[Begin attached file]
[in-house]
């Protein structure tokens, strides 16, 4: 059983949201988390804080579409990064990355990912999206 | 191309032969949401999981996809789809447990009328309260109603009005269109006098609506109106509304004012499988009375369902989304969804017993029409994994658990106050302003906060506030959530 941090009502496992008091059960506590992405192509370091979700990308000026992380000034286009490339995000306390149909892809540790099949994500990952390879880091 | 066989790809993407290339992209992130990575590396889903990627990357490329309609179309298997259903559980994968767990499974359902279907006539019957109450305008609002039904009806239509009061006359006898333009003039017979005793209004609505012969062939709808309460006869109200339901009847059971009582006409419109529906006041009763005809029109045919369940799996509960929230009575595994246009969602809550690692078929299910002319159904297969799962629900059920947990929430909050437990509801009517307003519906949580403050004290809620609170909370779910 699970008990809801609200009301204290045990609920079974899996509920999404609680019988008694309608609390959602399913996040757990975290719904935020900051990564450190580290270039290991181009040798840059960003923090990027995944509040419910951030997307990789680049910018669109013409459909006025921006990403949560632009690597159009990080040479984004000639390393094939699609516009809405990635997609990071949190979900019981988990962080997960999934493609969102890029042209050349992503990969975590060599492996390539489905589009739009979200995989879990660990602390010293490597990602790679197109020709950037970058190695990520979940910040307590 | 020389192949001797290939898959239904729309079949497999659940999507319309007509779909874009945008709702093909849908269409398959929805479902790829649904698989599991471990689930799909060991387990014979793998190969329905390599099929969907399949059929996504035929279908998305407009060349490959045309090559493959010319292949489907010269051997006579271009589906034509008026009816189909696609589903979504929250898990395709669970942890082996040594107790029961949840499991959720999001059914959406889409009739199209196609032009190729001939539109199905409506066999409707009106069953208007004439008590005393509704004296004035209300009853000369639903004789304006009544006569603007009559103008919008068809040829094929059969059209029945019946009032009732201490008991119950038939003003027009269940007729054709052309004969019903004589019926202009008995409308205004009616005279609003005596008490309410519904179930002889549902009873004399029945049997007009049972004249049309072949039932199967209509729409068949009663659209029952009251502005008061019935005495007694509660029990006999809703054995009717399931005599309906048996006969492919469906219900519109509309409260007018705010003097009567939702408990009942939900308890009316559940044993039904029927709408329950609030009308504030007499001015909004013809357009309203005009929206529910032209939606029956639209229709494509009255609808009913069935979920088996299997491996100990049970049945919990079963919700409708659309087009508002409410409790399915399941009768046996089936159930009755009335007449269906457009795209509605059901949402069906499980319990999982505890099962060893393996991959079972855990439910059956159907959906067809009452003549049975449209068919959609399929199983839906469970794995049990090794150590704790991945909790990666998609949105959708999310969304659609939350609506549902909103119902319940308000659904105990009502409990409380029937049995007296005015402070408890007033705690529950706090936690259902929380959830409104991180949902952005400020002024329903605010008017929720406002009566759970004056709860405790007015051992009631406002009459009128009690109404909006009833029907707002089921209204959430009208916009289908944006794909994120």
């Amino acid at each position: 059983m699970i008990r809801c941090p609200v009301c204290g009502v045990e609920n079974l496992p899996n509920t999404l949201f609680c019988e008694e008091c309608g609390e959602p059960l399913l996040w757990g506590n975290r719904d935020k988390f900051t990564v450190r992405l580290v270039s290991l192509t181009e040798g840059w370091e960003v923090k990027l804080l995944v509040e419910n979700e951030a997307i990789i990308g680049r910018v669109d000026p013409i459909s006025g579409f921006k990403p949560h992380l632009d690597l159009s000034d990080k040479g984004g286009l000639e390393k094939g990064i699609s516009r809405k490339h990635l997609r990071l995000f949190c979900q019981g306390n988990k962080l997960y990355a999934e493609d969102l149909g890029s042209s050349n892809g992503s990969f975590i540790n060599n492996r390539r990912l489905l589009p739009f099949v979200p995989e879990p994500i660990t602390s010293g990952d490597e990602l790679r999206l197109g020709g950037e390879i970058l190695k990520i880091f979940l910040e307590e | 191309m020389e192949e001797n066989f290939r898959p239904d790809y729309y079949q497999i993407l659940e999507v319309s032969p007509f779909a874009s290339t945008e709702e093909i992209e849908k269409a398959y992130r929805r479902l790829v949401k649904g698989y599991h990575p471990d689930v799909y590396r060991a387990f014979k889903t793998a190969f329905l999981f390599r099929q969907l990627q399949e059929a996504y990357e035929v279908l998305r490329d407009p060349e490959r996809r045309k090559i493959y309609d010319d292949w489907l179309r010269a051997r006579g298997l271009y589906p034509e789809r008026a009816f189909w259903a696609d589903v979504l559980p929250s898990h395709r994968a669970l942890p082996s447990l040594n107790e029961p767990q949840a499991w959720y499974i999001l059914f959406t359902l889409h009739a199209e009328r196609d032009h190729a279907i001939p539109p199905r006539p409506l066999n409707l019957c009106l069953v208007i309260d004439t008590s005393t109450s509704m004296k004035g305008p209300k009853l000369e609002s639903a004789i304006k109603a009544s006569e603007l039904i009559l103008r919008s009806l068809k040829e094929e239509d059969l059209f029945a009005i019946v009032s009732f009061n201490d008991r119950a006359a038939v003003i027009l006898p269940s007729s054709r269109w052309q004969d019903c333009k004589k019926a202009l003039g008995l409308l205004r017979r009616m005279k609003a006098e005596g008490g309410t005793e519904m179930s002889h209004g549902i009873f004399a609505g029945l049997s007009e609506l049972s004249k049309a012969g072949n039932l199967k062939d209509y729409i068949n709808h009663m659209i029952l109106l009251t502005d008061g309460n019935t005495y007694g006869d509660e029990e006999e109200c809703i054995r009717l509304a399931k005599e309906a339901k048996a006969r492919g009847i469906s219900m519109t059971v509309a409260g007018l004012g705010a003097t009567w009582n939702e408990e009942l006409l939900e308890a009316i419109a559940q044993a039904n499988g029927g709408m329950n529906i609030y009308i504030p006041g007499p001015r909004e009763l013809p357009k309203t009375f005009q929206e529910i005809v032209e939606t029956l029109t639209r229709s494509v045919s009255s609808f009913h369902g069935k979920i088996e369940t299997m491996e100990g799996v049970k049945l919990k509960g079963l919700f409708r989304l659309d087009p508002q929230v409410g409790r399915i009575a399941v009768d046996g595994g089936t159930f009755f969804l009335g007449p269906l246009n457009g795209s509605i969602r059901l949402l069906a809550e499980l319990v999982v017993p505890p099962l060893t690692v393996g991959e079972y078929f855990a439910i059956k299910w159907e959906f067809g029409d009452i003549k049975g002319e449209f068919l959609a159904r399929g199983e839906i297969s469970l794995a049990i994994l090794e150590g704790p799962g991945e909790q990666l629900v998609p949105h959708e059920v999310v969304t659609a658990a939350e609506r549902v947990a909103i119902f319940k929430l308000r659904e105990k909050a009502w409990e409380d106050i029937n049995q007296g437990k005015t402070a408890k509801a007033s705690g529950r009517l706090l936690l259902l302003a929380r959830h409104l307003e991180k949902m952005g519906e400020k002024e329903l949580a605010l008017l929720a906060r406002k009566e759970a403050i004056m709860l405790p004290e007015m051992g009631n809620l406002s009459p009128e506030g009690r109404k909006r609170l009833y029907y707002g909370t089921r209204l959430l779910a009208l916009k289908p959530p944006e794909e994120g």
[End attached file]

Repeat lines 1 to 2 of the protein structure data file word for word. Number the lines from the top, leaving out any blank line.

[in-house]
């Protein structure tokens, strides 16, 4: 059983949201988390804080579409990064990355990912999206 | 191309032969949401999981996809789809447990009328309260109603009005269109006098609506109106509304004012499988009375369902989304969804017993029409994994658990106050302003906060506030959530 941090009502496992008091059960506590992405192509370091979700990308000026992380000034286009490339995000306390149909892809540790099949994500990952390879880091 | 066989790809993407290339992209992130990575590396889903990627990357490329309609179309298997259903559980994968767990499974359902279907006539019957109450305008609002039904009806239509009061006359006898333009003039017979005793209004609505012969062939709808309460006869109200339901009847059971009582006409419109529906006041009763005809029109045919369940799996509960929230009575595994246009969602809550690692078929299910002319159904297969799962629900059920947990929430909050437990509801009517307003519906949580403050004290809620609170909370779910 699970008990809801609200009301204290045990609920079974899996509920999404609680019988008694309608609390959602399913996040757990975290719904935020900051990564450190580290270039290991181009040798840059960003923090990027995944509040419910951030997307990789680049910018669109013409459909006025921006990403949560632009690597159009990080040479984004000639390393094939699609516009809405990635997609990071949190979900019981988990962080997960999934493609969102890029042209050349992503990969975590060599492996390539489905589009739009979200995989879990660990602390010293490597990602790679197109020709950037970058190695990520979940910040307590 | 020389192949001797290939898959239904729309079949497999659940999507319309007509779909874009945008709702093909849908269409398959929805479902790829649904698989599991471990689930799909060991387990014979793998190969329905390599099929969907399949059929996504035929279908998305407009060349490959045309090559493959010319292949489907010269051997006579271009589906034509008026009816189909696609589903979504929250898990395709669970942890082996040594107790029961949840499991959720999001059914959406889409009739199209196609032009190729001939539109199905409506066999409707009106069953208007004439008590005393509704004296004035209300009853000369639903004789304006009544006569603007009559103008919008068809040829094929059969059209029945019946009032009732201490008991119950038939003003027009269940007729054709052309004969019903004589019926202009008995409308205004009616005279609003005596008490309410519904179930002889549902009873004399029945049997007009049972004249049309072949039932199967209509729409068949009663659209029952009251502005008061019935005495007694509660029990006999809703054995009717399931005599309906048996006969492919469906219900519109509309409260007018705010003097009567939702408990009942939900308890009316559940044993039904029927709408329950609030009308504030007499001015909004013809357009309203005009929206529910032209939606029956639209229709494509009255609808009913069935979920088996299997491996100990049970049945919990079963919700409708659309087009508002409410409790399915399941009768046996089936159930009755009335007449269906457009795209509605059901949402069906499980319990999982505890099962060893393996991959079972855990439910059956159907959906067809009452003549049975449209068919959609399929199983839906469970794995049990090794150590704790991945909790990666998609949105959708999310969304659609939350609506549902909103119902319940308000659904105990009502409990409380029937049995007296005015402070408890007033705690529950706090936690259902929380959830409104991180949902952005400020002024329903605010008017929720406002009566759970004056709860405790007015051992009631406002009459009128009690109404909006009833029907707002089921209204959430009208916009289908944006794909994120």